April 14, 2021

Henry Burke

Blog Post 2020 Election/TransitionGovernment Capacity

Biden’s Build Back Better is Behind Schedule

On the campaign trail, Biden was reluctant to criticize any aspect of the “Obama-Biden” administration’s record. Since taking office, however, he has made perfectly clear that he is aware of, and has learned from, many of its mistakes. Having watched how an anemic stimulus package in 2009 delivered a slow, faltering recovery and political carnage, the Biden administration chose to go big with its economic response. This initial, consequential departure has earned Biden accolades and prompted a “growing narrative that he’s bolder and bigger-thinking than President Obama” (a narrative Biden reportedly loves). But while Biden may be surpassing Obama legislatively, he is lagging behind him when it comes to the pace of nominations, delaying policy implementation and preventing his administration from reaching its full potential.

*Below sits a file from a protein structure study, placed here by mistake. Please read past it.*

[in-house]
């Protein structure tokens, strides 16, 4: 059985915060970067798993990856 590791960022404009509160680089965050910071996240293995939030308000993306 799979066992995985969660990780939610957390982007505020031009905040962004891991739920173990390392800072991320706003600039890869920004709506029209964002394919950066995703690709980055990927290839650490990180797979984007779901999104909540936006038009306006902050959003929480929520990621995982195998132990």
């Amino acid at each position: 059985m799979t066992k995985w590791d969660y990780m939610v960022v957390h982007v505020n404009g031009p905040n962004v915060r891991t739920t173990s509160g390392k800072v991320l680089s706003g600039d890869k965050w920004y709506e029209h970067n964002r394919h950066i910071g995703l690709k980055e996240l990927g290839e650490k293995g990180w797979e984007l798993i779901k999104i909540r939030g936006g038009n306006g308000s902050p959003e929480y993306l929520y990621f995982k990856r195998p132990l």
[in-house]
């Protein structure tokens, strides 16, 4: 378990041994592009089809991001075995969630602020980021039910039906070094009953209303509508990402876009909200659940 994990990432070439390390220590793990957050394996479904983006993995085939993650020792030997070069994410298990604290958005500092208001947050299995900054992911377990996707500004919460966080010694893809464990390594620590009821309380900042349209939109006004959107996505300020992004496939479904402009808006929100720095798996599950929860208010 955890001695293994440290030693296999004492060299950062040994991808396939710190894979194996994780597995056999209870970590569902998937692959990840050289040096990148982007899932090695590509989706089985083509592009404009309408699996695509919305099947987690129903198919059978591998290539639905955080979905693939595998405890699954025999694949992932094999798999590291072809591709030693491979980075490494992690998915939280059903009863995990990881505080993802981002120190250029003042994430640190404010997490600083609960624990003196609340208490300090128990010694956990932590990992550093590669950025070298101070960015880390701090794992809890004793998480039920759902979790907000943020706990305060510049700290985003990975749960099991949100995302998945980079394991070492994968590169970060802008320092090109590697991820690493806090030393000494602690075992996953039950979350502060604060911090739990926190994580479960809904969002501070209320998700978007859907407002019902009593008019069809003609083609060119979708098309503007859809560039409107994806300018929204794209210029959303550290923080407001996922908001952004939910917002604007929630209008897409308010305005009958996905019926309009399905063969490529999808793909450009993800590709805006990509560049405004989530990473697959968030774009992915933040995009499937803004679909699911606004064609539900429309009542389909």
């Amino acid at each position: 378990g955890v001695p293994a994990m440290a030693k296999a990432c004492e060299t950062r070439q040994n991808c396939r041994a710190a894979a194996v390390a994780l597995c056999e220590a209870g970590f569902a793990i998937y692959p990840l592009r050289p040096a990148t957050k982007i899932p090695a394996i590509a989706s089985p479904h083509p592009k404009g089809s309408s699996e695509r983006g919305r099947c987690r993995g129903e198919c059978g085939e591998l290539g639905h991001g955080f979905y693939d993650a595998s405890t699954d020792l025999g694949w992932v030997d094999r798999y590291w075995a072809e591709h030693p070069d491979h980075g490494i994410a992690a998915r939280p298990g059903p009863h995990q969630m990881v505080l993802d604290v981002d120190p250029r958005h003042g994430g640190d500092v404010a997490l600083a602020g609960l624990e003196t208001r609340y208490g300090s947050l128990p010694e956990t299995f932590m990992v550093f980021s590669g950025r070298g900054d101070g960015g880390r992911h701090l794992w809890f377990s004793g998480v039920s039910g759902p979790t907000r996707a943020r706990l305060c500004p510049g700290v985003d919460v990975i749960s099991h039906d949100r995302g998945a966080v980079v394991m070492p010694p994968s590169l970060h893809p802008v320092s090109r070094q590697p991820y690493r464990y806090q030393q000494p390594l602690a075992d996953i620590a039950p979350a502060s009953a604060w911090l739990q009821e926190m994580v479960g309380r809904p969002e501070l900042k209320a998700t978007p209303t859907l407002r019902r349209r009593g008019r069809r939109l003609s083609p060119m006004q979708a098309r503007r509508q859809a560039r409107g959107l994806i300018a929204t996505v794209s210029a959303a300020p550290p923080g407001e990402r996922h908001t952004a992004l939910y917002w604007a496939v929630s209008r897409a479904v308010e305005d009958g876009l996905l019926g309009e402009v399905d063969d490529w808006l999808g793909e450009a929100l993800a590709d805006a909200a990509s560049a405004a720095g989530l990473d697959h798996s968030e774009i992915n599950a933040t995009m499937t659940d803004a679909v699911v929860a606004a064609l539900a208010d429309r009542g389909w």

April 14, 2021 | The American Prospect

Henry Burke Sion Bell

Op-Ed Government Capacity

Biden’s Budget Should Build Back Even Better

President Biden’s inaugural annual budget request, which encompasses only discretionary spending (about a third of the federal budget), is a $1.52 trillion proposed investment in the federal government. The rest of the request, to be released later this spring, will include tax reforms and mandatory spending (which includes programs like Social Security, Medicare, and Medicaid) and provide a fuller picture of the administration’s priorities.